How Your Job May Be Setting You Up for Heart Trouble
The Japanese “salary man” is legendary. Devoted to his employer, he works long hours, often sacrificing his outside social life for company functions – both formal and informal.
But there’s one country where the people work even longer hours, take less vacation time and retire later. Yes… it’s right here in the USA. Overall, Americans work longer, with less time off, and stay at their jobs years beyond workers in any other industrialized nation.
And a new study shows it may be taking a frightening toll on your health.
We’ve known for years that job stress has an impact on health. A 2006 British study painted a vivid picture.
Researchers at London’s University College followed more than 10,000 civil service workers for 14 years. Those with high-stress jobs were far more likely to develop…
- High blood pressure
- High blood sugar
- Dangerously large waistlines
- High triglycerides
- Low levels of HDL (“good”) cholesterol
In fact, having a high-stress job more than doubled the chances workers would develop at least three of these problems.1 And that was after adjusting for variables such as age and health at the start of the study.
But a new study from Israel takes job stress a frightening step further. According to this study, if you suffer job burnout, your chances of serious heart trouble go up by more than 40%. And the risk among the study’s volunteers with the highest stress levels shot up by a whopping 79%!2
In other words, working long hours and skipping vacations may boost job security… but it also boosts the chances you won’t be able to enjoy your retirement. When you finally get there.
The Tel Aviv University study looked at 8,838 healthy workers, aged 19 to 67. The follow-up period was fairly short – only about 3-1/2 years on average.
But even in that time, a clear pattern emerged. The greater the “burnout” effect, the higher the risk of heart trouble.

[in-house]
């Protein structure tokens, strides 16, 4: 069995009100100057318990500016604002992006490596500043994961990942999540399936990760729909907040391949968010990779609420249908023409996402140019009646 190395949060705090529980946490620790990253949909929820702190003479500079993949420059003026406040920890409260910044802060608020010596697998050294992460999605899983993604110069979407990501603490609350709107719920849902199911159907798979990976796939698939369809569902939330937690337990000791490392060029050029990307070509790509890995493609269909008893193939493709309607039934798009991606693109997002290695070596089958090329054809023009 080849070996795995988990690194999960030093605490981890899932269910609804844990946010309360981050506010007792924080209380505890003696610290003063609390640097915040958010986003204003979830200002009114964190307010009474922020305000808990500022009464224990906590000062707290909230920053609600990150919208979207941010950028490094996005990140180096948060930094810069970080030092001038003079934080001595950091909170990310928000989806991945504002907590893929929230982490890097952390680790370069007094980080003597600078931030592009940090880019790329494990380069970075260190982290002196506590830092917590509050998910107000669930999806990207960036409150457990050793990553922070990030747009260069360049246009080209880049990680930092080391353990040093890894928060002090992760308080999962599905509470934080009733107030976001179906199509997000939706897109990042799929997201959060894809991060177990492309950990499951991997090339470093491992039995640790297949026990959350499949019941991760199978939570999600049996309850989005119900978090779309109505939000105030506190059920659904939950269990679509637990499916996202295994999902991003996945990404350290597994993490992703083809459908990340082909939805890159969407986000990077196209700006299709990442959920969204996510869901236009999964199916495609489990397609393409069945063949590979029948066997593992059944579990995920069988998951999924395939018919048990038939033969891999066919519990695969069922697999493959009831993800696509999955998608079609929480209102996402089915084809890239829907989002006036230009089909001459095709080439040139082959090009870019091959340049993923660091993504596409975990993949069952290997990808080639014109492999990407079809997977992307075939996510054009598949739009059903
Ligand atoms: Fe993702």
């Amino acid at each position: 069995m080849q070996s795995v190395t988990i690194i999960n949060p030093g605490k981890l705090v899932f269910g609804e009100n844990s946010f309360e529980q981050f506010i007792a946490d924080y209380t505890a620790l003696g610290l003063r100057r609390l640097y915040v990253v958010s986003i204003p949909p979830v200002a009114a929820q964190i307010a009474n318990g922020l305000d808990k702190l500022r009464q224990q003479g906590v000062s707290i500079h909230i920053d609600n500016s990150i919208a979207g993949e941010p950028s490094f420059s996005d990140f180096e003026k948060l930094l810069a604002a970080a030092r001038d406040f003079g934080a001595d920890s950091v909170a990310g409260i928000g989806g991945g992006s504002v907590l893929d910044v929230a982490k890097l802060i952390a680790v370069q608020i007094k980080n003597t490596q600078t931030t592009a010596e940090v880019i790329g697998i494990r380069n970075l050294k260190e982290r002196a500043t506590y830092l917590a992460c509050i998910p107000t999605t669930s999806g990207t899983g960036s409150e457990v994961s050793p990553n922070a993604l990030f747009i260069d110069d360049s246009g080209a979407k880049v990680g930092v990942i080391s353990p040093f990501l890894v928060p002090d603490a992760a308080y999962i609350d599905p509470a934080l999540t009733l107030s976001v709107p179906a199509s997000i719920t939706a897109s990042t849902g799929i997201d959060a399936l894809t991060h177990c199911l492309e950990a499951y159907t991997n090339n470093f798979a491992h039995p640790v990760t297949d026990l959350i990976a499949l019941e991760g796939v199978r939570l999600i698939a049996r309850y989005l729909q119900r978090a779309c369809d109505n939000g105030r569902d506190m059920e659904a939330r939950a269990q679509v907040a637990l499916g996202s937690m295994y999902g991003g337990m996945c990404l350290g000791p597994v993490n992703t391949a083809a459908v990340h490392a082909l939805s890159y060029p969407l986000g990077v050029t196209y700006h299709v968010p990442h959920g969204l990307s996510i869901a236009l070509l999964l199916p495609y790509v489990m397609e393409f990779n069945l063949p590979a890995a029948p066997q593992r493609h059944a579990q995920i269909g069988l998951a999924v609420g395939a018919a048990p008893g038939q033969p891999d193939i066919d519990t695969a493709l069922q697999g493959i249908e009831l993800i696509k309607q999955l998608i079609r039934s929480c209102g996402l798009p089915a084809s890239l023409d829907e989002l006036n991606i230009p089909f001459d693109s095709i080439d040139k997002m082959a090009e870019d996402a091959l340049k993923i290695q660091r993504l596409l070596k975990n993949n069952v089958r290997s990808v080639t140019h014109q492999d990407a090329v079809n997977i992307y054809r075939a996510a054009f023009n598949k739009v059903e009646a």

So how do you know if you’re getting burned out? And – more importantly – what can you do about it?
Job burnout often involves a lack of energy and productivity, plus…
- Developing a negative attitude towards your work
- Dissatisfaction or disillusionment
- Being unmotivated to go to work or to get started on the job
- Impatience and bad temper – especially on the job
These signs may also affect your life outside of work… along with inexplicable aches and pains, changes in your appetite and sleeping patterns and even turning to food or alcohol as an escape.
Fortunately, there are some simple ways you can fight back.
Getting enough sleep is a good place to start. (You’ll find several helpful articles in the Journal of Healthy Living archives.) Nutritional supplements that help fight stress – such as Siberian ginseng and lavender – can also help.
Moving more is another sure-fire way to lower your stress levels. Yoga and Tai Chi are excellent ways to boost both your emotional and physical health. But any physical activity you enjoy is good.
Finally, address the problems at work. Take your lunch breaks – away from your work area. Outside the building is even better, if it’s possible. Limit your overtime. And take the vacation days you’re due… without your cell phone and laptop.
You may even be able to work with your supervisor or human resources department to ease work conditions that cause stress. Most companies realize healthy employees are more productive. And far better for the bottom line.
Yours in continued good health,
Best Life Herbals Wellness Team
1 Chandola,T., et al, “Chronic stress at work and the metabolic syndrome: prospective study,” BMJ. Mar 4, 2006; 332(7540): 521-525.
2 Toker, S., et al, “Burnout and Risk of Coronary Heart Disease: A Prospective Study of 8838 Employees,” Psychosomatic Medicine. Oct 2012; 74(8): 840-847.